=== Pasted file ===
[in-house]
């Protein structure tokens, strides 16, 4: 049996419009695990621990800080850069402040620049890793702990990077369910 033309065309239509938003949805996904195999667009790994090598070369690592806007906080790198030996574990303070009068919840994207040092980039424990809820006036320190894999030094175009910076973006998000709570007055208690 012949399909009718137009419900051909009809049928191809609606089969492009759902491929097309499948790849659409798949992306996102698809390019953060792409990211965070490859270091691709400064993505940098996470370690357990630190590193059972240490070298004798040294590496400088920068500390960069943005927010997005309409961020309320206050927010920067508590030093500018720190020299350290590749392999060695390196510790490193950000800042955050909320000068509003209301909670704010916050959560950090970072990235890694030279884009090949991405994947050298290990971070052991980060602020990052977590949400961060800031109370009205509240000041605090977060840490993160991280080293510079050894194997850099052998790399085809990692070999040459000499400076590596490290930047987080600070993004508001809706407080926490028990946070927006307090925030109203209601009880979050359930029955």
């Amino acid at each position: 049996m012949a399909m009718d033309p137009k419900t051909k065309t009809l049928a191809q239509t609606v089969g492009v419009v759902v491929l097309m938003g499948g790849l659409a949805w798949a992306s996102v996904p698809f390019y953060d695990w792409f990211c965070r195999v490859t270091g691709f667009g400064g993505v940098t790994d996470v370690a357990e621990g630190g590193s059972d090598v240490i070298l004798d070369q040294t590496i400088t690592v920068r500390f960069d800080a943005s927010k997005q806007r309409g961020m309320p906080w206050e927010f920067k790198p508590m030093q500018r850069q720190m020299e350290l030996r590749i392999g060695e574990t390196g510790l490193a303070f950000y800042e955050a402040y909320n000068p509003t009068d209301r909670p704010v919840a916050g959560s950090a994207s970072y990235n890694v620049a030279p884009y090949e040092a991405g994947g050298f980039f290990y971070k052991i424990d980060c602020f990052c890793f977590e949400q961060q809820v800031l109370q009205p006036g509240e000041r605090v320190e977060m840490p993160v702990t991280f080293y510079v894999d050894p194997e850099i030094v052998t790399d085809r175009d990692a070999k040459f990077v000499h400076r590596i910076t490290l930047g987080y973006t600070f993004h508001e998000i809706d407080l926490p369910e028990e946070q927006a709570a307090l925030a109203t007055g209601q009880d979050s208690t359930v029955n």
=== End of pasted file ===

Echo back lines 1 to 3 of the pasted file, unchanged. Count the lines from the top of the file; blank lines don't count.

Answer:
[in-house]
């Protein structure tokens, strides 16, 4: 049996419009695990621990800080850069402040620049890793702990990077369910 033309065309239509938003949805996904195999667009790994090598070369690592806007906080790198030996574990303070009068919840994207040092980039424990809820006036320190894999030094175009910076973006998000709570007055208690 012949399909009718137009419900051909009809049928191809609606089969492009759902491929097309499948790849659409798949992306996102698809390019953060792409990211965070490859270091691709400064993505940098996470370690357990630190590193059972240490070298004798040294590496400088920068500390960069943005927010997005309409961020309320206050927010920067508590030093500018720190020299350290590749392999060695390196510790490193950000800042955050909320000068509003209301909670704010916050959560950090970072990235890694030279884009090949991405994947050298290990971070052991980060602020990052977590949400961060800031109370009205509240000041605090977060840490993160991280080293510079050894194997850099052998790399085809990692070999040459000499400076590596490290930047987080600070993004508001809706407080926490028990946070927006307090925030109203209601009880979050359930029955």
């Amino acid at each position: 049996m012949a399909m009718d033309p137009k419900t051909k065309t009809l049928a191809q239509t609606v089969g492009v419009v759902v491929l097309m938003g499948g790849l659409a949805w798949a992306s996102v996904p698809f390019y953060d695990w792409f990211c965070r195999v490859t270091g691709f667009g400064g993505v940098t790994d996470v370690a357990e621990g630190g590193s059972d090598v240490i070298l004798d070369q040294t590496i400088t690592v920068r500390f960069d800080a943005s927010k997005q806007r309409g961020m309320p906080w206050e927010f920067k790198p508590m030093q500018r850069q720190m020299e350290l030996r590749i392999g060695e574990t390196g510790l490193a303070f950000y800042e955050a402040y909320n000068p509003t009068d209301r909670p704010v919840a916050g959560s950090a994207s970072y990235n890694v620049a030279p884009y090949e040092a991405g994947g050298f980039f290990y971070k052991i424990d980060c602020f990052c890793f977590e949400q961060q809820v800031l109370q009205p006036g509240e000041r605090v320190e977060m840490p993160v702990t991280f080293y510079v894999d050894p194997e850099i030094v052998t790399d085809r175009d990692a070999k040459f990077v000499h400076r590596i910076t490290l930047g987080y973006t600070f993004h508001e998000i809706d407080l926490p369910e028990e946070q927006a709570a307090l925030a109203t007055g209601q009880d979050s208690t359930v029955n």